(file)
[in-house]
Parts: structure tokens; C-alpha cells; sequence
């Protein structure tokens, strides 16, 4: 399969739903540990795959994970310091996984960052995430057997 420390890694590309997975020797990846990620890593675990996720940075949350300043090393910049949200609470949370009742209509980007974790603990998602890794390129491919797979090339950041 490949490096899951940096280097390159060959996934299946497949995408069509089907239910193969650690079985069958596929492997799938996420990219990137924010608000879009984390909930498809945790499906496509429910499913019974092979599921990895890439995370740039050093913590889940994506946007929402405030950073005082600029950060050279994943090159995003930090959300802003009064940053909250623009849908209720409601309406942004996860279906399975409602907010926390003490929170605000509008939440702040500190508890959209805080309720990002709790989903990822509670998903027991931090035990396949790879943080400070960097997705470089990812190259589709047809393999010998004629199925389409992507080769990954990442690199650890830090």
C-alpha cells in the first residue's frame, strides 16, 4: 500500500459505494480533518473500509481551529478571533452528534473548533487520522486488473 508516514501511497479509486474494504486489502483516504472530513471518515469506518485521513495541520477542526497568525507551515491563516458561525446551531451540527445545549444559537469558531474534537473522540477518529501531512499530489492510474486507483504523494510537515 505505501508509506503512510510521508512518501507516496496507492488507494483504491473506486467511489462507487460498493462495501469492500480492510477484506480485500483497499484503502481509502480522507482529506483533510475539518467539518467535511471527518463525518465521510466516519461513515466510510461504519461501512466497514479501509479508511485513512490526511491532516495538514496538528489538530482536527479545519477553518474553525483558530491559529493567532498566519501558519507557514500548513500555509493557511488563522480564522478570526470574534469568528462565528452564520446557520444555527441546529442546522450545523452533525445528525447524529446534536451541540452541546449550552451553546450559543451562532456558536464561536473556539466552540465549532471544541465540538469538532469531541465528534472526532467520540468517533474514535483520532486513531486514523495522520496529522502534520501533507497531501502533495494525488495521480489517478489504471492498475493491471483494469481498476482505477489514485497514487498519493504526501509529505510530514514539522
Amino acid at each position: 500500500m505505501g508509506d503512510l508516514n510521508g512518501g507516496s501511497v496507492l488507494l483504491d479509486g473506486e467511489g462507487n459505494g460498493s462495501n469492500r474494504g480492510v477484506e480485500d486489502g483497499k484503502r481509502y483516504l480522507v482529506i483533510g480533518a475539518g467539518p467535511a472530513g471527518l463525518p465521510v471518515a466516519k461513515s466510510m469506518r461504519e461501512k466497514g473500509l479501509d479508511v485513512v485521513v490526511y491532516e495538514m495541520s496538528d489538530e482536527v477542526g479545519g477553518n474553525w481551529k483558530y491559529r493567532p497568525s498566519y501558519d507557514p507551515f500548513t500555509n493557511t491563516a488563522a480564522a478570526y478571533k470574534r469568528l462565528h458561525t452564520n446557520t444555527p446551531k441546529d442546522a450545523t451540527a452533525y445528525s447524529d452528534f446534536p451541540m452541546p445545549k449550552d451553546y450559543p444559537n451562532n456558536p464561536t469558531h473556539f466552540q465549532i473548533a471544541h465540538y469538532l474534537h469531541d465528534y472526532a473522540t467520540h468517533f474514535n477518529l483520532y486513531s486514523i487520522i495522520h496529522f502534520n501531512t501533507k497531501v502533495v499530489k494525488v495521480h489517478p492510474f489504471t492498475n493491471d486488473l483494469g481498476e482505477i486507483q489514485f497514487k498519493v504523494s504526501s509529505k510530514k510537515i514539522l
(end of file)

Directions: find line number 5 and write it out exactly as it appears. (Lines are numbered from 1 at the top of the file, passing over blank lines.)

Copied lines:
Amino acid at each position: 500500500m505505501g508509506d503512510l508516514n510521508g512518501g507516496s501511497v496507492l488507494l483504491d479509486g473506486e467511489g462507487n459505494g460498493s462495501n469492500r474494504g480492510v477484506e480485500d486489502g483497499k484503502r481509502y483516504l480522507v482529506i483533510g480533518a475539518g467539518p467535511a472530513g471527518l463525518p465521510v471518515a466516519k461513515s466510510m469506518r461504519e461501512k466497514g473500509l479501509d479508511v485513512v485521513v490526511y491532516e495538514m495541520s496538528d489538530e482536527v477542526g479545519g477553518n474553525w481551529k483558530y491559529r493567532p497568525s498566519y501558519d507557514p507551515f500548513t500555509n493557511t491563516a488563522a480564522a478570526y478571533k470574534r469568528l462565528h458561525t452564520n446557520t444555527p446551531k441546529d442546522a450545523t451540527a452533525y445528525s447524529d452528534f446534536p451541540m452541546p445545549k449550552d451553546y450559543p444559537n451562532n456558536p464561536t469558531h473556539f466552540q465549532i473548533a471544541h465540538y469538532l474534537h469531541d465528534y472526532a473522540t467520540h468517533f474514535n477518529l483520532y486513531s486514523i487520522i495522520h496529522f502534520n501531512t501533507k497531501v502533495v499530489k494525488v495521480h489517478p492510474f489504471t492498475n493491471d486488473l483494469g481498476e482505477i486507483q489514485f497514487k498519493v504523494s504526501s509529505k510530514k510537515i514539522l